DRS deposit return scheme

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A well-run DRS stands to cut four million tonnes of CO2 equivalent emissions over 25 years

Hot on the heels of Global Recycling Day, the Scottish government announced it had appointed Circularity Scotland to oversee the implementation and operation of Scotland’s new, game-changing deposit return scheme.

Circularity Scotland is a not-for-profit organisation that represents a combination of drinks producers, trade associations and retailers, including the British Soft Drinks Association.

In its new role, Circularity Scotland will work with thousands of companies throughout the supply chain – including producers, retailers, hospitality and wholesalers – to help deliver a scheme ultimately expected to collect more than 90% of drinks containers in Scotland.

The members of Circularity Scotland have a shared vision for a scheme that delivers truly impactful environmental benefits and which contributes to an innovative and collaborative circular economy in Scotland. A well-run DRS stands to cut four million tonnes of CO2 equivalent emissions over 25 years. This, in turn, will support the Scottish government’s commitment to achieving net-carbon emissions by 2045.

In a nutshell, Scotland’s DRS – currently scheduled to go live from July 2022, subject to a recently announced independent review of timeframes – will require consumers to pay a 20p deposit on each glass bottle, steel or aluminium can, or PET plastic container purchased. This fee will then be reimbursed when the empty container is returned. It will apply to all beverage containers made from the aforementioned materials – ranging from 50ml to three litres in size.

As a scheme administrator, Circularity Scotland will work with thousands of return-point operators in Scotland to provide an efficient and effective DRS that makes it easy for consumers to return their empty containers and play their part in increasing recycling and tackling litter.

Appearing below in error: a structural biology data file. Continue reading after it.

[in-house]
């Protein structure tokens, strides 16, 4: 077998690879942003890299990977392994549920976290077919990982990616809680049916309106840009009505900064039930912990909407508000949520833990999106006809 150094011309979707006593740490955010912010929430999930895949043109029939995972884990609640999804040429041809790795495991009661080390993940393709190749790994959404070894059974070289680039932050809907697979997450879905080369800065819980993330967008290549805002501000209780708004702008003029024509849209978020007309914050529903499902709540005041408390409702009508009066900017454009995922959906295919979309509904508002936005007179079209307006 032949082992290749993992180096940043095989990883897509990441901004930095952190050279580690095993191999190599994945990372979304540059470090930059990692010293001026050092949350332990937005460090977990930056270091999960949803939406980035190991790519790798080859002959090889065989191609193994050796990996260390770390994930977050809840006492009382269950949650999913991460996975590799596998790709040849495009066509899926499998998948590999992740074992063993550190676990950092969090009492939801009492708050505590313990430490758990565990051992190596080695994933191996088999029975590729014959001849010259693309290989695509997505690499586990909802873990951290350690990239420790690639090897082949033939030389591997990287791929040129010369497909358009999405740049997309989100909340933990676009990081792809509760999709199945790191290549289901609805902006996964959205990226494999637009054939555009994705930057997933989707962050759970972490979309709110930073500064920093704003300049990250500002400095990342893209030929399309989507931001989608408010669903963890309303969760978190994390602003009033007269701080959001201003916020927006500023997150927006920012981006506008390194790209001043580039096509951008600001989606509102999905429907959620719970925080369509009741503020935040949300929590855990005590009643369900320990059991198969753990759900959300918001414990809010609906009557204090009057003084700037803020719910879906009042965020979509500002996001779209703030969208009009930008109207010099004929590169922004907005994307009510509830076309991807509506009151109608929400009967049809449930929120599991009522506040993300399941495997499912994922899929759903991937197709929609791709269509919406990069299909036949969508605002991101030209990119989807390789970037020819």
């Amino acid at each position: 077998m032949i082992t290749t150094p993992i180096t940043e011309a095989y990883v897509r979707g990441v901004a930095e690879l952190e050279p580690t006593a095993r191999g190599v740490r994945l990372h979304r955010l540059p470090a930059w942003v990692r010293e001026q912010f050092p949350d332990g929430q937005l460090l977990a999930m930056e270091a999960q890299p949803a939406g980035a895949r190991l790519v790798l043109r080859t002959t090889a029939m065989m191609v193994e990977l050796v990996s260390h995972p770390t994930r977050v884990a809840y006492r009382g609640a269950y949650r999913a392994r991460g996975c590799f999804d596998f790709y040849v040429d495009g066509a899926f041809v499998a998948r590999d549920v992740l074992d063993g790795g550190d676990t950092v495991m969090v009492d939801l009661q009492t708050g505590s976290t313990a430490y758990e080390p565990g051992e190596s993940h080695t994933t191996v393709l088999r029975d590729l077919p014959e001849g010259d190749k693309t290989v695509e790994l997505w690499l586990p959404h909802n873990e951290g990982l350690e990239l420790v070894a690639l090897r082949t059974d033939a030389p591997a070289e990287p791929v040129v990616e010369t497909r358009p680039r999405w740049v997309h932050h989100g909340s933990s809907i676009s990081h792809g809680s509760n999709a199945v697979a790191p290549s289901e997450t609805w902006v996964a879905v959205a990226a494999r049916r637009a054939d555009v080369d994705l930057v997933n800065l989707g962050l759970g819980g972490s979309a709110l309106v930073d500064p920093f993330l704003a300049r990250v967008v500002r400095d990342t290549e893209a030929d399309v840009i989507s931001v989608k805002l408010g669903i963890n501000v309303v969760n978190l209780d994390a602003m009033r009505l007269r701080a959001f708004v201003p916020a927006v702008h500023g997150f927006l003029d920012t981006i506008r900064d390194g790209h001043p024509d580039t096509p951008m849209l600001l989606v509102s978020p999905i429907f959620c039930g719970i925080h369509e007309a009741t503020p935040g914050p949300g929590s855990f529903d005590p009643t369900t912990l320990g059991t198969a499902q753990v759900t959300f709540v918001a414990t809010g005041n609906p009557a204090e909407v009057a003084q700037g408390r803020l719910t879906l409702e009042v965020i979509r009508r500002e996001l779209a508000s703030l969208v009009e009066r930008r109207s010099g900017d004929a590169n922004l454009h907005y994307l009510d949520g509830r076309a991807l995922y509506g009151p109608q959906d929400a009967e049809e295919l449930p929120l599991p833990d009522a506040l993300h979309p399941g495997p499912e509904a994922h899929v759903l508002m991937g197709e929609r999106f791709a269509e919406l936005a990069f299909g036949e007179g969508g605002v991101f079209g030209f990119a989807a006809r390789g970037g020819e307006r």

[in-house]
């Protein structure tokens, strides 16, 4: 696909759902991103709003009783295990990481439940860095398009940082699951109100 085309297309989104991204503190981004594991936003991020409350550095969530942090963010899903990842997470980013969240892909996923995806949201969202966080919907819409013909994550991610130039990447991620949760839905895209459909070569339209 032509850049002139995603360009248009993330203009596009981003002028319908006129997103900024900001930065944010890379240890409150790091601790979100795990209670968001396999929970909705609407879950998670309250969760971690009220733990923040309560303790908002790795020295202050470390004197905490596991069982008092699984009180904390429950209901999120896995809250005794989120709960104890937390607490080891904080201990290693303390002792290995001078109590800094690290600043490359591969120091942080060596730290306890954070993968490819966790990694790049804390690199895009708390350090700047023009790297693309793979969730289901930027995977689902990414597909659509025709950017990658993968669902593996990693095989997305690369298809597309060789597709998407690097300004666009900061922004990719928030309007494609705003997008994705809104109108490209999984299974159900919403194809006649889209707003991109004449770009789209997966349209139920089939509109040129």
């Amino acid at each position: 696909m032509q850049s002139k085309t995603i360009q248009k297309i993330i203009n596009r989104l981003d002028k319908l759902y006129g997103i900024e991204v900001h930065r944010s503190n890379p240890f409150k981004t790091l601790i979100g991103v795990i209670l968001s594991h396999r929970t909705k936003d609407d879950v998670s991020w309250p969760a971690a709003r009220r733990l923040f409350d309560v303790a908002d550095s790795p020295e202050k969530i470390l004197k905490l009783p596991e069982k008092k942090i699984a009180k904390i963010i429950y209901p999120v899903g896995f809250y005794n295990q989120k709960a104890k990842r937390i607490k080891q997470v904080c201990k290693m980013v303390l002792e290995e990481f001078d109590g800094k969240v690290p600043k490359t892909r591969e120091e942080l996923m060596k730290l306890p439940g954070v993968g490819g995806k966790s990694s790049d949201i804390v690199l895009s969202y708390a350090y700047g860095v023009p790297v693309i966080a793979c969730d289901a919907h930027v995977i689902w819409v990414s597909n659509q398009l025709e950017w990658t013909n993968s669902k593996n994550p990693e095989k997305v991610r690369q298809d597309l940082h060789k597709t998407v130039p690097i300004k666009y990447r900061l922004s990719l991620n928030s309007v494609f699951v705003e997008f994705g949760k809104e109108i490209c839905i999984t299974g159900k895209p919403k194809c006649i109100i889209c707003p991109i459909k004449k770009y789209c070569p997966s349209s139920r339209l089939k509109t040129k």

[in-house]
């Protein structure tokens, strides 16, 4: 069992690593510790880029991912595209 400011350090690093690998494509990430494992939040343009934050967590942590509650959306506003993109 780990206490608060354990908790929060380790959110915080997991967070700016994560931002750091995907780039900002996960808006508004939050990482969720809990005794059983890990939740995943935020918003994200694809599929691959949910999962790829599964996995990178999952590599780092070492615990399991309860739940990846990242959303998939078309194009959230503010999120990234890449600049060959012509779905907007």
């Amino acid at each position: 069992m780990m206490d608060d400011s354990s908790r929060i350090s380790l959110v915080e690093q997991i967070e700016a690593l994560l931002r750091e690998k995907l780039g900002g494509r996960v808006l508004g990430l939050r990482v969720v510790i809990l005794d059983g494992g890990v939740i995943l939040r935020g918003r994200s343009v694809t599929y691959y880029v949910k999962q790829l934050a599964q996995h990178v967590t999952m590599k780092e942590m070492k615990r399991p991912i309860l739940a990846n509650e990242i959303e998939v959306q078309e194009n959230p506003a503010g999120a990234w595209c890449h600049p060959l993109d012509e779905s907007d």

It has taken considerable cross-sector and cross-industry working to reach this point. The past year has clearly been challenging for many of us. Yet soft drinks producers, like the other sectors represented within the governance of Circularity Scotland, have long taken their environmental responsibilities seriously and are always striving for opportunities to improve their sustainability – pandemic, or no pandemic.

The approach of forming an industry-led but independent scheme administrator company – the path favoured by drinks producers and retailers in the Scottish government’s own public consultation on the design of the DRS – has already proven successful in many other DRS operations around the world. This includes the highly successful Norway model, which, 22 years in, routinely collects 98% of PET plastic bottles.

You may well be asking, what about the rest of Great Britain? Well, as it stands, separate DRS operations are not due to arrive in England or Wales until 2024. Although Circularity Scotland is a Scottish-registered company and currently focused on developing plans for Scotland’s DRS, the BSDA and fellow members of the new scheme administrator have long advocated for the adoption of a consistent DRS policy elsewhere in the UK. Our view has always been that this would have benefits for consumers, producers and retailers alike in delivering the environmental benefits that will be seen in the years and decades to come.

We hope the approach industry is taking in Scotland will provide a blueprint for future action elsewhere in the UK.